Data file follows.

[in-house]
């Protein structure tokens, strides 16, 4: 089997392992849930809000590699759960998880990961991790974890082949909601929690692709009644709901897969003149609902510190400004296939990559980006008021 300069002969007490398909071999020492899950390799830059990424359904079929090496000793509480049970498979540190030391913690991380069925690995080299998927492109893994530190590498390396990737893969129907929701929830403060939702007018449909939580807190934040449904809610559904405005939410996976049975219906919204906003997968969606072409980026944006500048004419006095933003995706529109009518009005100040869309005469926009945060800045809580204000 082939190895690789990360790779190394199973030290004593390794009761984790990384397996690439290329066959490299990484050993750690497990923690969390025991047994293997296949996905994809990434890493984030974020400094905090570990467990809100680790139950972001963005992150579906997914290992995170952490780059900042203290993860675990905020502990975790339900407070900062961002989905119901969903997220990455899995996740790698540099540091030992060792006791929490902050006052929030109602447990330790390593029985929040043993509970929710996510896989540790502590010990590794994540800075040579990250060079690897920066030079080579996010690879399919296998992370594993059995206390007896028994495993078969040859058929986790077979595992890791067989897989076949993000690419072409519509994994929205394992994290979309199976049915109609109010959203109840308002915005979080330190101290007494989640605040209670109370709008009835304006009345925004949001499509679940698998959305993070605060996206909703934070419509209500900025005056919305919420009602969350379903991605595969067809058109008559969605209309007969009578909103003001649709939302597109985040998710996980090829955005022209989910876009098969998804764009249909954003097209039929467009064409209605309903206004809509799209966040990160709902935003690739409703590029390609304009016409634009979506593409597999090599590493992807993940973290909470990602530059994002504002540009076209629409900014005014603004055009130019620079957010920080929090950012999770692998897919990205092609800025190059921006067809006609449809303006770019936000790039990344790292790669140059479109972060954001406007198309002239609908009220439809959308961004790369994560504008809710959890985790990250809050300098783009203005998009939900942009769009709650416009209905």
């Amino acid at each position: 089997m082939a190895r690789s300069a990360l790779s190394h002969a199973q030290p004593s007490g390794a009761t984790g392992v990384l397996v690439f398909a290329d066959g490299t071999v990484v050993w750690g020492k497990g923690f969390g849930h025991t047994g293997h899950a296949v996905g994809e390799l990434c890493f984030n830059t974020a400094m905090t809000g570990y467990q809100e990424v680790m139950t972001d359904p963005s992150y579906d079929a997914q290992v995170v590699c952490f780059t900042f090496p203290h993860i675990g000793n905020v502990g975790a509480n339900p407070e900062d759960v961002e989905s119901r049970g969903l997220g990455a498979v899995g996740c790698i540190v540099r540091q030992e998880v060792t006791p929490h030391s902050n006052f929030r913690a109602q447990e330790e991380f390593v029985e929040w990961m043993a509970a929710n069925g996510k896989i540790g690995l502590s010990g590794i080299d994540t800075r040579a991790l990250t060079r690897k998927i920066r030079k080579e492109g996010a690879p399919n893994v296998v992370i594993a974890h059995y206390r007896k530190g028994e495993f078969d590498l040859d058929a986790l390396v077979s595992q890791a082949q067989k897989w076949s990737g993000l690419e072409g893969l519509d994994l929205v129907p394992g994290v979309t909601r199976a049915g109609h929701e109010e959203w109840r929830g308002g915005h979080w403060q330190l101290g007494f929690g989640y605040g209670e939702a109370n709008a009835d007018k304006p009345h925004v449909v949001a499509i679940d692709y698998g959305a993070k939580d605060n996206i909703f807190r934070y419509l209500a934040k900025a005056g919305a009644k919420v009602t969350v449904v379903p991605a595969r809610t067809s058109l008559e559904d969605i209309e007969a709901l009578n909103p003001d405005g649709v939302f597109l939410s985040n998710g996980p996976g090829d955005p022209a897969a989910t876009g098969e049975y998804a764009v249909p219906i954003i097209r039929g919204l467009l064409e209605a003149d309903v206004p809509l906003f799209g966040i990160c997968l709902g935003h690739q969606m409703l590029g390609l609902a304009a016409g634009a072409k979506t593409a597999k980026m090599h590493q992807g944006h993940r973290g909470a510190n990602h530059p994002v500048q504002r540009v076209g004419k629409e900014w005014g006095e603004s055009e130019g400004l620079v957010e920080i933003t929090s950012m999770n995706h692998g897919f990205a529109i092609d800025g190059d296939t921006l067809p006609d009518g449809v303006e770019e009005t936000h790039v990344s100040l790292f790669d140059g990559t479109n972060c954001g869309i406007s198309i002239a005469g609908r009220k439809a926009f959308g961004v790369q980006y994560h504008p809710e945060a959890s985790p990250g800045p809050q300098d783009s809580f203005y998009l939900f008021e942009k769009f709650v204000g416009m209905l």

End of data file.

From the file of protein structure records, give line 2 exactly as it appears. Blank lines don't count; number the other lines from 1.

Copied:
């Protein structure tokens, strides 16, 4: 089997392992849930809000590699759960998880990961991790974890082949909601929690692709009644709901897969003149609902510190400004296939990559980006008021 300069002969007490398909071999020492899950390799830059990424359904079929090496000793509480049970498979540190030391913690991380069925690995080299998927492109893994530190590498390396990737893969129907929701929830403060939702007018449909939580807190934040449904809610559904405005939410996976049975219906919204906003997968969606072409980026944006500048004419006095933003995706529109009518009005100040869309005469926009945060800045809580204000 082939190895690789990360790779190394199973030290004593390794009761984790990384397996690439290329066959490299990484050993750690497990923690969390025991047994293997296949996905994809990434890493984030974020400094905090570990467990809100680790139950972001963005992150579906997914290992995170952490780059900042203290993860675990905020502990975790339900407070900062961002989905119901969903997220990455899995996740790698540099540091030992060792006791929490902050006052929030109602447990330790390593029985929040043993509970929710996510896989540790502590010990590794994540800075040579990250060079690897920066030079080579996010690879399919296998992370594993059995206390007896028994495993078969040859058929986790077979595992890791067989897989076949993000690419072409519509994994929205394992994290979309199976049915109609109010959203109840308002915005979080330190101290007494989640605040209670109370709008009835304006009345925004949001499509679940698998959305993070605060996206909703934070419509209500900025005056919305919420009602969350379903991605595969067809058109008559969605209309007969009578909103003001649709939302597109985040998710996980090829955005022209989910876009098969998804764009249909954003097209039929467009064409209605309903206004809509799209966040990160709902935003690739409703590029390609304009016409634009979506593409597999090599590493992807993940973290909470990602530059994002504002540009076209629409900014005014603004055009130019620079957010920080929090950012999770692998897919990205092609800025190059921006067809006609449809303006770019936000790039990344790292790669140059479109972060954001406007198309002239609908009220439809959308961004790369994560504008809710959890985790990250809050300098783009203005998009939900942009769009709650416009209905």